Dave and Orson Welles. I've made the comparison before, in an article/addendum to an interview I conducted with Gerhard for The Comics Journal in 2011. Here's the relevant bit--
In the world of film, at least the technicians and artists behind each of the specialized tasks have names, have credits. And yet it doesn’t seem to have done much good, at least in the way that people tend to view the “authorship” of a movie. To take a ready example- it’s still routine to read analyses of Citizen Kane that mention Gregg Toland, the film’s cinematographer, in passing only. I find this example particularly apt, as it seems clear that Toland and [Orson] Welles created the visual look of Kane as equal partners, that in fact Welles was as eager to work with Toland as Toland was to work with him.
The Welles/Toland comparison seems even more relevant when you consider that although Welles was undoubtedly the central figure, the “author” and architect of Citizen Kane, the film relied very heavily on the visual innovations of Toland, and that Toland had himself been developing many of these innovations for years. In a certain way it could be argued that many of Welles’ chief visual contributions to Kane involved knowing when to collaborate, and when to leave Toland to his own devices.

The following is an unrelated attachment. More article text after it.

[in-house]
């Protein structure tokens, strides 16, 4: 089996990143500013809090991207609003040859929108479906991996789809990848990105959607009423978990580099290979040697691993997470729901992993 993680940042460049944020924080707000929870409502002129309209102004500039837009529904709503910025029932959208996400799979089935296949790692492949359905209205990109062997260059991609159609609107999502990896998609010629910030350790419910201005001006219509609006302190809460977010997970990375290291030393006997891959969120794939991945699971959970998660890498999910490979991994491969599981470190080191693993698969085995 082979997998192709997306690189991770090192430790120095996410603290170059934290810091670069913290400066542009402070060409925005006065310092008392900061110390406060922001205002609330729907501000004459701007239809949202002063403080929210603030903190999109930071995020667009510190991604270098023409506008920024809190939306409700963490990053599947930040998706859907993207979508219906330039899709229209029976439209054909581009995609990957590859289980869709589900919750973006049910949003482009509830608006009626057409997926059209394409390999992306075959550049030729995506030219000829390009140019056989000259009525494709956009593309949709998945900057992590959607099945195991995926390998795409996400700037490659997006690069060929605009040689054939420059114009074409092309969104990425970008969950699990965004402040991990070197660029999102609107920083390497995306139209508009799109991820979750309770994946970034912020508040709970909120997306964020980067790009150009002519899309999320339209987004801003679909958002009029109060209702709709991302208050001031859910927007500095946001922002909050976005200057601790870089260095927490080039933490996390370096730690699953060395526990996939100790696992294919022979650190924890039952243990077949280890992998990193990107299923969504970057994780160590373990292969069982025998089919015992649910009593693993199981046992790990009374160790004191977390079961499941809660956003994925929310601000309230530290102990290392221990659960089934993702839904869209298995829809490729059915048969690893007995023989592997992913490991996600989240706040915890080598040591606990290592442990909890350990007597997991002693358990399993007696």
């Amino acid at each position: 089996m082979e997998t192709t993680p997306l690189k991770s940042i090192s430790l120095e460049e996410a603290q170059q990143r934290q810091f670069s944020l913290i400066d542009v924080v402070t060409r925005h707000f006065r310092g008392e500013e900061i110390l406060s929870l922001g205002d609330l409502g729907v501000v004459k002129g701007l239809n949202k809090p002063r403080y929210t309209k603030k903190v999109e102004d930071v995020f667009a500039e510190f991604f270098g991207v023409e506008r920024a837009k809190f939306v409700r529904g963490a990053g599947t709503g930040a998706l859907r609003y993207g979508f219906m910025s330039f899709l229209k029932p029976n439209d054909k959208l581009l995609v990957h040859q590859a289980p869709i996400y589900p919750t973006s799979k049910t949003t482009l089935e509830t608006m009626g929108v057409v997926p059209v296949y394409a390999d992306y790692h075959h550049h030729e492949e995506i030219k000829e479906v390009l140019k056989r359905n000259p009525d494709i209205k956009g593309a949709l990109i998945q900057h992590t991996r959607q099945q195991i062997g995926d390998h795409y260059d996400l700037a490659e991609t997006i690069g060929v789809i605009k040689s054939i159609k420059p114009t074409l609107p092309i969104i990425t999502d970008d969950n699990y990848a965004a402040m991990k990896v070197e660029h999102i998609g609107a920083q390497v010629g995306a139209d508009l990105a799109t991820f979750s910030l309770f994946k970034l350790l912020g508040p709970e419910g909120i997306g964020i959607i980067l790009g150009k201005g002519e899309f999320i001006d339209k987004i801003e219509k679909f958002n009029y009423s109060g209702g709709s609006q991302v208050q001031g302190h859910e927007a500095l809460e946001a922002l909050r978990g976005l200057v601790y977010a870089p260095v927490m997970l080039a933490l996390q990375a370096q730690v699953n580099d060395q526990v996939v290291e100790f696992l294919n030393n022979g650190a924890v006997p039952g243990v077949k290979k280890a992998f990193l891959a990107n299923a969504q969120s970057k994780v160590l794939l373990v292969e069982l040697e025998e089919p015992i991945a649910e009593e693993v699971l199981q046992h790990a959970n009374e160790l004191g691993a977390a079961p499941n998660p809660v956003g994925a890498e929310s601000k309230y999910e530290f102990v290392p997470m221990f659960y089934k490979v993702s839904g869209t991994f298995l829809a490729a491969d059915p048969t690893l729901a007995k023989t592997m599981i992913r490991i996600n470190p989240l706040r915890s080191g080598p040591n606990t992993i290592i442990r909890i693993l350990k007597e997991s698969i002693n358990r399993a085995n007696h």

Despite their obvious differences, there are actually lots of similarities between Dave's work and Welles' work. Innovative, pioneering storytelling methods, so inventive that they could/would be mined by lesser talents for whole careers. Uneasy and shifting relationships with mainstream success. Both working in unusual narration-heavy "essay" forms in their later work, works which rely on their personalities and ideas rather than pure narrative interest. (This is an invitation for someone to write a comparison of glamourpuss and F For Fake.)
Anyway, I'm getting off track here. Back to the Radio Archives set.
These are fascinating to listen to, and hearing them for the first time was one of the most visceral aesthetic experiences I've ever had. Bracing. It's not just the command of narrative, the break-neck pace of the story telling or the compelling acting or the gorgeous music by Bernard Hermann. It's also that they sound so damn good!
You see, for the most part, Welles' mighty work in radio is currently represented by who-knows-how-many generations of audio. Someone taped a re-broadcast on their reel-to-reel, transferred it to cassette later, then made a dupe for someone else, who made a low-resolution MP3 of the whole thing and THEN applied some terrible noise reduction.
Welles himself didn't think much about preservation. His secretaries kept files, sure, he had dupes of transcription discs made so he could review the shows later, improve things. But he moved offices, he lost staff, he moved countries. Nothing stayed with him. And certainly, at the end of his life, he was more interested in raising money to complete his current projects than spending time and resources on holding on to what was, in essence, his juvenilia.